UNDP Namibia launched the Human Development Report for 2015 on Tuesday, 16 December at the UN house in Klein Windhoek in collaboration with UNIC Windhoek. The 2015 report is the 24th Human Development Report and addresses the challenges and seizes opportunities of the new world of work. Attendees to the event included the diplomatic corp, government officials, civil society, public and private instititutions, UN Country team as well as the media. The 2015 report was officially launched by Ms. Lucia Iipumbu, Deputy Minister of Economic Planning alongside the Assistant Administrator of UNDP & Deputy Director of the Regional Bureau of Africa, Ms. Ruby Sandhu-Rojon. Speaking on behalf of UNDP Namibia, the UN Resident Coordinator and UNDP Resident Representative, Ms. Kiki Gbeho noted that the „Human Development Report is UNDP’s flagship knowledge document that provides analysis and recommendations that are both objective and independent.“ The 2015 Report explores the links between work and development, the changing notion of work including the impact of the fast changing ICT world, and how to ensure that work is green and sustainable. Gbeho concluded, „as we prepare to wage war on poverty, there is a pressing need for instititutions, civil society, private sector, think tanks and government institutions to reflect on the nature and notion of paid and unpaid work in Namibia, and the implications for the achievement of Vision 2030.“ The keynote address was delivered by the Deputy Minister of Economic Planning, Ms. Lucia Iipumbu. An in depth presentation and thorough analysis of the Namibian situation related to the report was delivered by Mr. Babatunde Omilola, Head of Development Planning & Inclusive sustainable growth, UNDP, New York A question and answer session followed, moderated by the UNIC Windhoek National Information Officer, Anthea Basson, who also served as the Director of Ceremonies at the event. This session afforded attendees the opportunity to pose specific questions on the Namibian context of the report. The Human Development Report is freely available online: http://hdr.undp.org/en/2015-report/download.
What are the benefits of family planning?
Source: http://www.namibian.com.na/index.php?page=read&id=37278 • Dennia Gayle Family planning is not a privilege, but a right. Yet, too many women and men are denied this human right and the means to decide freely and for themselves whether and when to have children. It is also one of the smartest investments a country can make in its future. Women who have access to family planning can contribute enormously to reducing poverty and fostering economic development. Family planning creates proven benefits in gender equality, women's health, child survival and HIV prevention. For example, adolescent girls' improved access to comprehensive sexuality education increases opportunities throughout their lives, including higher levels of education, fewer pregnancies, a later and healthier start to childbearing, and greater ability to engage in income-producing activity. Thus, access to contraceptives is essential if girls and women are to fully enjoy their rights to education, employment and political participation. Contraceptives prevent unintended pregnancies, reduce the number of abortions, and lower the incidence of death and disability related to complications of pregnancy and childbirth. In essence, access to contraceptives and sexual and reproductive health services and information can place less burden on the resources of the health sector. The United Nations estimates that every dollar spent on family planning saves between $2 to $6 in interventions aimed at achieving other development goals.When combined with progressive development policies, family planning reduces poverty and stimulates economic growth. We have a high number of adolescent pregnancies. What is the reason for this, and what can be done to reverse this situation? As mentioned previously, in Namibia 19% of women age 15-19 have begun childbearing; though some regions report proportions of more than 30% per cent. Teenagers in rural areas (20 %) and with only a primary level education (26%) tend to initiate childbearing earlier than their urban (16%) and better educated peers (17%). Teenage pregnancy also has a direct bearing on the maternal mortality accounting for 8%. * Dennia Gayle is the newly appointed UNFPA Country Representative in Namibia.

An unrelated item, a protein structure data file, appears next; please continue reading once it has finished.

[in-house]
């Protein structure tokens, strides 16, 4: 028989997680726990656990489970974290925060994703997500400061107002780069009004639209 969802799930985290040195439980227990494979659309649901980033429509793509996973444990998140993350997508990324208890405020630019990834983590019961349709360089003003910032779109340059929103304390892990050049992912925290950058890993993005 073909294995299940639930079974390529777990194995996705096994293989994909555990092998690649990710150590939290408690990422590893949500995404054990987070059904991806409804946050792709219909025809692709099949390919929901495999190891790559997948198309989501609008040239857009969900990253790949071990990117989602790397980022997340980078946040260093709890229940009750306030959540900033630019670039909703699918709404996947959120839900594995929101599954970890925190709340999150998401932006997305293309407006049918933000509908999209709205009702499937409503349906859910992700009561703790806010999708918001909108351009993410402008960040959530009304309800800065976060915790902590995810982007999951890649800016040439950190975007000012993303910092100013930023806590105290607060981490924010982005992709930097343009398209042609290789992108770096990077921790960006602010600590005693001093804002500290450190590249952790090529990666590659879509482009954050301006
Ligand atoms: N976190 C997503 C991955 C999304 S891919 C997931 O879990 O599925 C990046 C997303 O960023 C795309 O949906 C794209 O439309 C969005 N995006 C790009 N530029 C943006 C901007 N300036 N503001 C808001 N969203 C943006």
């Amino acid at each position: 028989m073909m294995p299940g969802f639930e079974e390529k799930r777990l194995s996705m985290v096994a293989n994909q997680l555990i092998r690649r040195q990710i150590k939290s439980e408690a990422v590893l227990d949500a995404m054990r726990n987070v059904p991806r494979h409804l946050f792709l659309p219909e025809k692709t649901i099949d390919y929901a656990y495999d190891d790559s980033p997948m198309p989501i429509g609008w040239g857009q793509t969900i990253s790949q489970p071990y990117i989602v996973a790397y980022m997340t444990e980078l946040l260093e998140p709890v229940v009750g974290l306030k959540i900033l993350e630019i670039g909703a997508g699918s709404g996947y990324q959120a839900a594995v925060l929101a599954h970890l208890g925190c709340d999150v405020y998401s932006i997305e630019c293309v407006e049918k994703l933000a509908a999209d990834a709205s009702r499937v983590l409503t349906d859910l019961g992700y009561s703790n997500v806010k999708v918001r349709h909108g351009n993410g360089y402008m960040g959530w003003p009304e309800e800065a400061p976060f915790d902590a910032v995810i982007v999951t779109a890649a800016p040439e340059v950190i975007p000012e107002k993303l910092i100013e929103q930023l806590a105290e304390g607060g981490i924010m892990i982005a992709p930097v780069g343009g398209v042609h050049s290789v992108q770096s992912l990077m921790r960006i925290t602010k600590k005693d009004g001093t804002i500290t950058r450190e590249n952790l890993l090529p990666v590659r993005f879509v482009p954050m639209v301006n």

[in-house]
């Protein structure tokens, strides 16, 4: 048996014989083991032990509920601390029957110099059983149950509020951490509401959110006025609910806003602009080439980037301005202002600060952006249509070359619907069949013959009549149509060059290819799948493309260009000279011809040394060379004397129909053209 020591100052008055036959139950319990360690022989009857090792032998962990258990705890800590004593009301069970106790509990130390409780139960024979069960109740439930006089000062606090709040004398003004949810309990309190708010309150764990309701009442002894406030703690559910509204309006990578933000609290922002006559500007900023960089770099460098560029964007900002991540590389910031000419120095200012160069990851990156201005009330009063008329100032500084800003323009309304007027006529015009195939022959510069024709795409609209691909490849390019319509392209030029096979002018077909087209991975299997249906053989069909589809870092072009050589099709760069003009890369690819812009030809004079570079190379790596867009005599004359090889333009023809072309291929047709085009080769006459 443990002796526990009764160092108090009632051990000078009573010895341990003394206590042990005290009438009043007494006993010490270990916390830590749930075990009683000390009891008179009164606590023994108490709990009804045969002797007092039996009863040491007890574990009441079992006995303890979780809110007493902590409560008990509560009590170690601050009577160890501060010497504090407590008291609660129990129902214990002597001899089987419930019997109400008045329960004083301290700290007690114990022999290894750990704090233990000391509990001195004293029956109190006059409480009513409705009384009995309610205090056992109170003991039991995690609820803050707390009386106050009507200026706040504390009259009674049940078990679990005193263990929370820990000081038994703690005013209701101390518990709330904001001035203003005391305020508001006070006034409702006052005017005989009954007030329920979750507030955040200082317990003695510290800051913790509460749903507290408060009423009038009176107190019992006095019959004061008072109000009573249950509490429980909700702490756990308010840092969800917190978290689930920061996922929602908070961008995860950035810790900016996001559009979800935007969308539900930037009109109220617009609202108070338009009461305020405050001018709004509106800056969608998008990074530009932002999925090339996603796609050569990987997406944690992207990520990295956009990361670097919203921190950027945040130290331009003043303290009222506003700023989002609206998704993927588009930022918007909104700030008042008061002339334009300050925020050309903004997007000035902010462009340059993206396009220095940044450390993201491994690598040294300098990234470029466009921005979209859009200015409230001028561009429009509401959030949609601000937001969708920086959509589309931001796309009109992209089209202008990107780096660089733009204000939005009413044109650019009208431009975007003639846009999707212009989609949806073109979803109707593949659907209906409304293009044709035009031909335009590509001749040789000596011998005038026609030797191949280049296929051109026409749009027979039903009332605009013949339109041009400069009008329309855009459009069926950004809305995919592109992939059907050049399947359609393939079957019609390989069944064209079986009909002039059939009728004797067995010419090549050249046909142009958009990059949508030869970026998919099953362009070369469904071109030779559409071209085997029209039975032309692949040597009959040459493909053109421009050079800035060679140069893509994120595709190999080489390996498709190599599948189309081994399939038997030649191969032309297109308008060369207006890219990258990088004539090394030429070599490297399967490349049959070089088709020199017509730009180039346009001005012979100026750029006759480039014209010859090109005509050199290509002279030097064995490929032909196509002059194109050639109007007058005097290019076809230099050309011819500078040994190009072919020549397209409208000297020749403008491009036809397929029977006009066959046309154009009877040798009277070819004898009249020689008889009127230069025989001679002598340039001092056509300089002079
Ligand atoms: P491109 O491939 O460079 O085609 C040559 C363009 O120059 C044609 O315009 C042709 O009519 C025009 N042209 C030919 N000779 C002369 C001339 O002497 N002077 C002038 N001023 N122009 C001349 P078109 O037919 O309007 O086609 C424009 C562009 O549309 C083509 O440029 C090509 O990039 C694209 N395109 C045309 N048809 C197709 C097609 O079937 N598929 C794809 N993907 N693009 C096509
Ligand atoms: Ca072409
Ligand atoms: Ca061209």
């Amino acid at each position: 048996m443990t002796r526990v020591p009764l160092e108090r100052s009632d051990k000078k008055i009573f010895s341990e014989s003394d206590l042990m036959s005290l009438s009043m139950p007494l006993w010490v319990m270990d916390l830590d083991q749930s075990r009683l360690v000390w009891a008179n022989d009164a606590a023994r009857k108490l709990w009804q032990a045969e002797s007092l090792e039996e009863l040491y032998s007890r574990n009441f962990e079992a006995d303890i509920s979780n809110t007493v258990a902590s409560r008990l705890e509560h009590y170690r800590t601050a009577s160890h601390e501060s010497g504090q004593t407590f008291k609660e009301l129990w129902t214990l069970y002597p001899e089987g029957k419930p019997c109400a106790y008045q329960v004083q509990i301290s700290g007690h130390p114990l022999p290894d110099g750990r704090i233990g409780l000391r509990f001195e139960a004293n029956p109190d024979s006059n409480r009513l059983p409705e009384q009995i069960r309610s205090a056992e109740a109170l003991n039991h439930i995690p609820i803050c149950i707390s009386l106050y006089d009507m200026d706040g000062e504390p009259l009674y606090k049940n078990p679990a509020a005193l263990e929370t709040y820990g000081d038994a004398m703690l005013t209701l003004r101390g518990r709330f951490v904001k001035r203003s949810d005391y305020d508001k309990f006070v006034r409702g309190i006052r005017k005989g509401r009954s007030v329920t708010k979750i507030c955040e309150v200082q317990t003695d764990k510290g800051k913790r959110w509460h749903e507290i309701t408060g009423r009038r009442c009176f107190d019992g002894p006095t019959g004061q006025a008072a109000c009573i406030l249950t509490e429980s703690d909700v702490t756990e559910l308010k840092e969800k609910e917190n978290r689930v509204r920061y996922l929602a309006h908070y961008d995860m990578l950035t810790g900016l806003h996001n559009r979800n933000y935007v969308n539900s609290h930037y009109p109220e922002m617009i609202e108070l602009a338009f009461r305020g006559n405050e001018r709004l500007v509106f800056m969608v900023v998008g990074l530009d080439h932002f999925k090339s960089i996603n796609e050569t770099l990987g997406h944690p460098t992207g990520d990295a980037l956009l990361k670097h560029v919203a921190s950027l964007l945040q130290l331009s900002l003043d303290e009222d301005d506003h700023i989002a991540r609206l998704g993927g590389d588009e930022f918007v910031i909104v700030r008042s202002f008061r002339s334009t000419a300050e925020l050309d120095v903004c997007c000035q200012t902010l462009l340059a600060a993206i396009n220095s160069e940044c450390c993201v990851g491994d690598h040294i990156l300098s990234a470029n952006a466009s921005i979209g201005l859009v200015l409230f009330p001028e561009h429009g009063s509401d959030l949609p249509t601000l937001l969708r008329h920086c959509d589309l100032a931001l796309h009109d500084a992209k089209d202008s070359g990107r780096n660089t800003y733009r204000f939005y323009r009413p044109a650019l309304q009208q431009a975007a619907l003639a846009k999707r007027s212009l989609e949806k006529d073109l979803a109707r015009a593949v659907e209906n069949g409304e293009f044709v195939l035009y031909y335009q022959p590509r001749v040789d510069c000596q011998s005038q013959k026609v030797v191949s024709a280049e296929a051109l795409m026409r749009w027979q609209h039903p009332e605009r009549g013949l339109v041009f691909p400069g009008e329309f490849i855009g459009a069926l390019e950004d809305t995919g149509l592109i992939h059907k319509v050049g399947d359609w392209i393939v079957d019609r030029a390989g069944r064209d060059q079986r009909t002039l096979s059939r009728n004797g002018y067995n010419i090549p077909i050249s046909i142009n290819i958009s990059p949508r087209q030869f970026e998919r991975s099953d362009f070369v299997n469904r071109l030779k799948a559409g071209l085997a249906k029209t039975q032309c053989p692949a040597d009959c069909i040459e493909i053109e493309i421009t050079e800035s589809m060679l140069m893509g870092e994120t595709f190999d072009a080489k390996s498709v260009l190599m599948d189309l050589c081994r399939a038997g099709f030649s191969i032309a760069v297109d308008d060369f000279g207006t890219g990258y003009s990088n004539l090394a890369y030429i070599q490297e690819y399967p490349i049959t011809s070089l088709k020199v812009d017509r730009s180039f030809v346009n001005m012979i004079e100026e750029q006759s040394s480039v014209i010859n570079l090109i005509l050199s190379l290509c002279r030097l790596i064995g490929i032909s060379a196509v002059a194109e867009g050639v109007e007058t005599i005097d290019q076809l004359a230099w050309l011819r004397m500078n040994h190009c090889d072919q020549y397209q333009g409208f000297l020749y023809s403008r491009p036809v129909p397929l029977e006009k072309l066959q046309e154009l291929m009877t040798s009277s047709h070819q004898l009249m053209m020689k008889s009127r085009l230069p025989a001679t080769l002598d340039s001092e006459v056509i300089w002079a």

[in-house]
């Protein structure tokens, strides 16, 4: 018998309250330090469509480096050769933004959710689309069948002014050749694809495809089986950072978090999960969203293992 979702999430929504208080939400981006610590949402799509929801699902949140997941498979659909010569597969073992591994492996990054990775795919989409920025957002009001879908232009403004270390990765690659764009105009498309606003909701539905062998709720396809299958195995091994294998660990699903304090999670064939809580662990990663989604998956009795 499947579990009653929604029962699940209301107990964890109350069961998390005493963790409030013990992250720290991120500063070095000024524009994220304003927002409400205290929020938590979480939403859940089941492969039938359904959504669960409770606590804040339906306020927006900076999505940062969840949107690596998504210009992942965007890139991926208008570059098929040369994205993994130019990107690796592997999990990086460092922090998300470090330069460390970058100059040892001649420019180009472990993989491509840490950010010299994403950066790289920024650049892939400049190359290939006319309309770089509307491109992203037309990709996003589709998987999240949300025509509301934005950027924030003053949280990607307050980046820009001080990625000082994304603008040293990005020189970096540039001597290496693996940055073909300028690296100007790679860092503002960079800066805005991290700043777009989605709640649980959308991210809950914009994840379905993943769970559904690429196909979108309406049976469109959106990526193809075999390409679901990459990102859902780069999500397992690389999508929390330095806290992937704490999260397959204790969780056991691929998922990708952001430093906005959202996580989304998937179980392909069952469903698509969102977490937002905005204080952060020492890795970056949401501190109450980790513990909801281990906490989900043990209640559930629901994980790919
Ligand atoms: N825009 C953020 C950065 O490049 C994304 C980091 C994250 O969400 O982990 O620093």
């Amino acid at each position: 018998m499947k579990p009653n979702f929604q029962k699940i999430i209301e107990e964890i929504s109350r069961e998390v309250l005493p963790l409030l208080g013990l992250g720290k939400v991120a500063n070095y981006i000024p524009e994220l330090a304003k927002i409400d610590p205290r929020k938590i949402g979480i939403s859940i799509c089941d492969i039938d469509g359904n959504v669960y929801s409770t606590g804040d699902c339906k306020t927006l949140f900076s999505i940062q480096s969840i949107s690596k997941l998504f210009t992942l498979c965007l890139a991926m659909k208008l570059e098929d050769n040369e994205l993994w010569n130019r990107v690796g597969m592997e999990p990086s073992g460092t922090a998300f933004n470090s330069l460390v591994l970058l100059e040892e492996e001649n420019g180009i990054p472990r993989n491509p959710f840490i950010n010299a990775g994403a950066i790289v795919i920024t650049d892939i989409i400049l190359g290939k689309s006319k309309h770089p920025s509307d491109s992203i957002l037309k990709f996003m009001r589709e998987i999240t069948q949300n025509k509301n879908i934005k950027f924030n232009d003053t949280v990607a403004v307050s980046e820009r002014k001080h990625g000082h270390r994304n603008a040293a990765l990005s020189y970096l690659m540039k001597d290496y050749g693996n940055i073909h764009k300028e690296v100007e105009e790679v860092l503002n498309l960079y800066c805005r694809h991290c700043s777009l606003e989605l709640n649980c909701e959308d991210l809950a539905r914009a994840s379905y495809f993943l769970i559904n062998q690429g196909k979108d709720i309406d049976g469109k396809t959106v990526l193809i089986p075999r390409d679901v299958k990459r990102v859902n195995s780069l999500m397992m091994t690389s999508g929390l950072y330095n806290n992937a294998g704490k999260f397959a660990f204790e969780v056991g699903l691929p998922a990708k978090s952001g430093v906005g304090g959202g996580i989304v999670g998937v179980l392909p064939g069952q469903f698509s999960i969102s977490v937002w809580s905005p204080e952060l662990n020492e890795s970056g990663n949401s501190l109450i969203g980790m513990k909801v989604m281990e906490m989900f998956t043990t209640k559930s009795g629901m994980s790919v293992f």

UNDP Namibia celebrate 50th Anniversary
UNDP Namibia celebrated its 50th anniversary on the 24 February 2015, together with its key stakeholders and partners, and with the Rt. Hon. Prime Minister Saara Kuugongelwa-Amadhila, as the guest of honour. During her speech, Kuugongelwa-Amadhila explained how the work of the UNDP and its sister institutions has contributed to major development gains in several countries around the world. “Your work is helping to achieve the eradication of poverty, and the reduction of inequalities and exclusion through helping countries to develop policies, leadership skills, partnering abilities, institutional capabilities and building resilience in order to sustain development results” the Prime Minister said.
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Climate Change & Paris Agreement Educational Outreach